An Op Ed by e.e. cummings in Which He Has Had Enough of France
"America may be going to Hell but at least she isn’t standing still!"
The following is from the May, 1927 issue of Vanity Fair.
Like all vogues, the current pro France or anti American vogue constitutes a glorification of human credulity. Nor is the reason for this phenomenon far to seek. Persons who are incapable of thinking can only believe; hence to believe has always been the height of fashion. But the subject of belief, or what one believes, changes mightily from time to time. Some years ago (if the present writer remembers correctly) there was a vogue for patriotism; this year it is extremely fashionable to prefer la République française to les Etats Unis.
As usual, Paris contributes the vogue and New York exaggerates it. Your fashionably brained Frenchman is content to believe that France is superior to America; not so your fashionably brained American. According to him, France is the embodiment of whatsoever things are good, including life, liberty and the pursuit of happiness; America, by comparison, appears as a materialistic monster, an opportunist ogre, a degenerate dollardragon. Your fashionably brained American, then, becomes a sort of Saint Michael, armed in resplendent culture and bent on the heroic mission of quelling this hideous prodigy (alias his native land) in the name of reason, righteousness and Poincaré.
That is indeed a very pretty idea; but, for some obscure reason, the present writer’s brain emanates unfashionableness. When he should have been patriotic, he wasn’t. And now, when fashion dictates anti patriotism, he finds himself thanking his lucky stars for the large and lively U.S.A. The mere size of America delights him. Yet this statement will be received with ridicule; because, as everybody knows, mere size doesn’t really matter.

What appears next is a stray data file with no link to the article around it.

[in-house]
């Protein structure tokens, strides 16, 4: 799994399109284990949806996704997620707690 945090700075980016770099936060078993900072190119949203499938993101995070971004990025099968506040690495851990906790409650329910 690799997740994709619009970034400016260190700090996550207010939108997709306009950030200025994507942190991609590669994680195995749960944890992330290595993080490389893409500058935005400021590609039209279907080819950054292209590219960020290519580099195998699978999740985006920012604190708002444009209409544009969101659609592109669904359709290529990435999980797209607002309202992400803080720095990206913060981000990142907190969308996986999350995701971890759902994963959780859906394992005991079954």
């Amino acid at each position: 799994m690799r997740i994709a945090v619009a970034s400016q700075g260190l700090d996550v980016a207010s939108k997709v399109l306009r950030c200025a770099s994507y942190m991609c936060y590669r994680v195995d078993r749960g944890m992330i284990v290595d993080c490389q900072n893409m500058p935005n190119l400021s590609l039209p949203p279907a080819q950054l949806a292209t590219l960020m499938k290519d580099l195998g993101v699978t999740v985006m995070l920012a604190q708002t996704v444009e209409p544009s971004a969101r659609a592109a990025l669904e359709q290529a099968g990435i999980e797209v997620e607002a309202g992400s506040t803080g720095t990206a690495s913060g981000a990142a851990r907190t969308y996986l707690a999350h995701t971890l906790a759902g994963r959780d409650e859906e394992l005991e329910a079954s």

What really matters, of course, is intensity. For example: would anyone contend that a certain painting by Cézanne is inferior to a certain painting by Sargent because Mr. Sargent’s effort covered more canvas? Would anyone maintain that the Brooklyn Bridge is a thousand times more beautiful, since a thousand times larger, than the Pont Neuf? Ridiculous! America might be a million times as huge as she actually is and France might still be superior to America.
This argument sounds well. To be sure, intensity really matters. Intensity, however, is of various kinds. Size may be, and sometimes is, one kind of intensity—as in the familiar case of our skyscrapers, which noble structures owe their intensity primarily and fundamentally to their size. Your fashionably brained American, however, is very fond of twisting the fact that America’s bigness has encouraged a lot of drivel into the falsehood that America is drivelling because she is big. One might as well assume that the magnificent ceiling of the Sistine Chapel is a mass of balderdash because the authors of guidebooks use it as an excuse to slop all over themselves. Indeed, like the bigness of the Sistine ceiling, the bigness of America is intrinsic; or, to put the matter a little differently, America is essentially not an enlargement of something else. Her very size is an essential part of America’s life in the same way that France’s culture is an essential part of her life. And this brings the unfashionably brained writer to something which amounts to a full fledged conviction: he thoroughly believes that America is more alive than France.“For some obscure reason, the present writer’s brain emanates unfashionableness. When he should have been patriotic, he wasn’t. And now, when fashion dictates anti patriotism, he finds himself thanking his lucky stars for the large and lively U.S.A.”